Identity management is how an organization identifies and authenticates individuals for access to its network or applications. This process will ensure individuals and groups have the right access, rights, and restrictions with established identities for these organizational resources while keeping those assets and their data secure.
Identity management systems include software, hardware, and procedures used to identify and authorize a person or persons that need access to applications, systems, networks, or physical locations. This is done by first ensuring that the right person or persons are identified, and then verifying that those persons are authorized to access the item in question.
Identity Management Examples
There are a number of identity management systems available today, but at their most basic level, they all perform a few key functions:
- Validation – Is the identity data real and authentic?
- Verification – Is the validated identity data associated with a specific person?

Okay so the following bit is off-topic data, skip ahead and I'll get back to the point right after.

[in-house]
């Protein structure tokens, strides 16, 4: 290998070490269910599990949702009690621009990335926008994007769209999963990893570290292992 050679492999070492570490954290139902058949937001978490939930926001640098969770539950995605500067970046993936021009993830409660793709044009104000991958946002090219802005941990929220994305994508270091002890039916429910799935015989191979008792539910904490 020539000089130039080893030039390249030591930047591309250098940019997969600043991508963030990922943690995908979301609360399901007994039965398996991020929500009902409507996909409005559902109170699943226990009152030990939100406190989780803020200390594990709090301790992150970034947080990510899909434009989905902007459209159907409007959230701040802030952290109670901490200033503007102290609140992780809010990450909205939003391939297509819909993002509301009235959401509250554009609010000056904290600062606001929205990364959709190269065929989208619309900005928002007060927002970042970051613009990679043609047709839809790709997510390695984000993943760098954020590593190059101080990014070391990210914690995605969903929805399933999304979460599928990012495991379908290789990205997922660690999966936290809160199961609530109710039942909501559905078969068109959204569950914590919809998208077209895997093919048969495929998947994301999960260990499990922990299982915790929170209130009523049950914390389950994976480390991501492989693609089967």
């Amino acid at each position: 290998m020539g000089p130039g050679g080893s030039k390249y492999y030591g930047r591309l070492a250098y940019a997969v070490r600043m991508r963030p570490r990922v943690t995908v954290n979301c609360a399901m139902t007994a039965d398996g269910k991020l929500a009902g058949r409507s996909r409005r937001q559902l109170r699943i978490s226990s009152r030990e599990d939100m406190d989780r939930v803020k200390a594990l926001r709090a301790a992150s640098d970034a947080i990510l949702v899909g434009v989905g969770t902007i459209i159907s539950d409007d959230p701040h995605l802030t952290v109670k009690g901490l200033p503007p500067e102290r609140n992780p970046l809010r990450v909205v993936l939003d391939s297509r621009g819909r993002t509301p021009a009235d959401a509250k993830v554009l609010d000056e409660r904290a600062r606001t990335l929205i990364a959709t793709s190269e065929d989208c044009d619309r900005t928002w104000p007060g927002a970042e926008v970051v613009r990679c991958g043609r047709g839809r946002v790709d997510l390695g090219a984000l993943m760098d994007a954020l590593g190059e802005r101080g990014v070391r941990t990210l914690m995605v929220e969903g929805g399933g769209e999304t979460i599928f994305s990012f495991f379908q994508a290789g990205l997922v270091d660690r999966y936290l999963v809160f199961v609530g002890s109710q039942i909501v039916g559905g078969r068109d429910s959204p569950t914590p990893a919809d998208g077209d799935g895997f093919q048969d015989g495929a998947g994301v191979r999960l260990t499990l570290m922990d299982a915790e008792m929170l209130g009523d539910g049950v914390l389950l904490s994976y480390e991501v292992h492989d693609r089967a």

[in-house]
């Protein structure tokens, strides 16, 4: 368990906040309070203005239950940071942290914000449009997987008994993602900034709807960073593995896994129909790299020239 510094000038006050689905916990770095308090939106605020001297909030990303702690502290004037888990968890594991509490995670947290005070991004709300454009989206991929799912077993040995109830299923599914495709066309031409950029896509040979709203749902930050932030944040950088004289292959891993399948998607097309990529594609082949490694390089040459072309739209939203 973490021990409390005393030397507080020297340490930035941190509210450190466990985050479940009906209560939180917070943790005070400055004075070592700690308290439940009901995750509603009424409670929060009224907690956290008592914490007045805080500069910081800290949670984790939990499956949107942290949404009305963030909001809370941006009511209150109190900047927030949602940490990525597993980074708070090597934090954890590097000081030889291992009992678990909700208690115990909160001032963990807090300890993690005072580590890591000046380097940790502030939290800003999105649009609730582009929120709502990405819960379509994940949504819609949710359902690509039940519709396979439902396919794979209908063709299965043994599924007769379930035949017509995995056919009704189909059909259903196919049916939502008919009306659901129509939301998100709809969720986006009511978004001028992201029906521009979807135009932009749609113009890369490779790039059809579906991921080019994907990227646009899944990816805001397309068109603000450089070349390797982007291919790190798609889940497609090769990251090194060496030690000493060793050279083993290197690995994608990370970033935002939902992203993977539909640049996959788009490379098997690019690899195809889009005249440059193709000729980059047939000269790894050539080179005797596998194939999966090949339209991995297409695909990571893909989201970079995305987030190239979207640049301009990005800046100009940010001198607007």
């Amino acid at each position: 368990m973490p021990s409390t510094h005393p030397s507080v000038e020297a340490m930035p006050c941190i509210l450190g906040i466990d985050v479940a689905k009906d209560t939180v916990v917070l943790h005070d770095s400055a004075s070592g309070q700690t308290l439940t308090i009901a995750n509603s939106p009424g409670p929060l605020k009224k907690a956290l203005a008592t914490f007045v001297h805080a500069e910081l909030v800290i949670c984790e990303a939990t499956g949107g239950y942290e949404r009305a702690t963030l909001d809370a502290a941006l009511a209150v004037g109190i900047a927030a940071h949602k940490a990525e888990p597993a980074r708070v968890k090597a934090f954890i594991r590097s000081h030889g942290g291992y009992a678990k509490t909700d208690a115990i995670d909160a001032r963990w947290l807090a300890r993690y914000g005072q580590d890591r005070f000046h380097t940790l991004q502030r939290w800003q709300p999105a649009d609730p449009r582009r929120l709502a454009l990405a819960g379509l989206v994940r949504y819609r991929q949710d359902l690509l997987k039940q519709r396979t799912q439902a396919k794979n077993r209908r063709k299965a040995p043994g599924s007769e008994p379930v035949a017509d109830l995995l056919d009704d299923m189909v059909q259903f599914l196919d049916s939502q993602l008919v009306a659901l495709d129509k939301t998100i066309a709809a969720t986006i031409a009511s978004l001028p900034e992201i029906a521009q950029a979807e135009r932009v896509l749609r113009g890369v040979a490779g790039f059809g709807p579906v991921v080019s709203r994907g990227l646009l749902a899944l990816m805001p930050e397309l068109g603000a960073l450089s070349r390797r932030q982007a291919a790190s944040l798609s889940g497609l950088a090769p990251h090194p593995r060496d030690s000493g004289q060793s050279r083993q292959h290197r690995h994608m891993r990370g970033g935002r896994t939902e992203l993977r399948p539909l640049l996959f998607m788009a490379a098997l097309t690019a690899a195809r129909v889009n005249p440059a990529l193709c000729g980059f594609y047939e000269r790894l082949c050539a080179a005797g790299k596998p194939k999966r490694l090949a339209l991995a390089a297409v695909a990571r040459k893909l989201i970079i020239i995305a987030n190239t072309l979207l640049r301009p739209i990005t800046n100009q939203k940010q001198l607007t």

- Authentication – Does the person or persons have permission to access what they are attempting to access?
Identity management systems use these key functions together in order to gain a better understanding of whether or not the person or persons are who they say they are, and if so, whether they can access what they are attempting to access.
One basic example of this would be if a person were attempting to gain access to your banking information using a fake ID. Let’s imagine that the perpetrator uses a fake driver’s license with their own picture, but it has your name and information on the license. The ID appears to verify the fact that this person is you, and you are obviously authenticated to access your own account. However, the ID itself is not valid because it is not real and authentic. Therefore, no access should be granted in this scenario.
A driver’s license is just one of many examples of identity data. Other examples may include biometric data (fingerprints, facial recognition, selfies, etc.), documents (passports or government-issued ID), challenge questions, or even behavioral signals. Depending on the application and levels of risk, organizations may use a variety of these methods within their identity management process.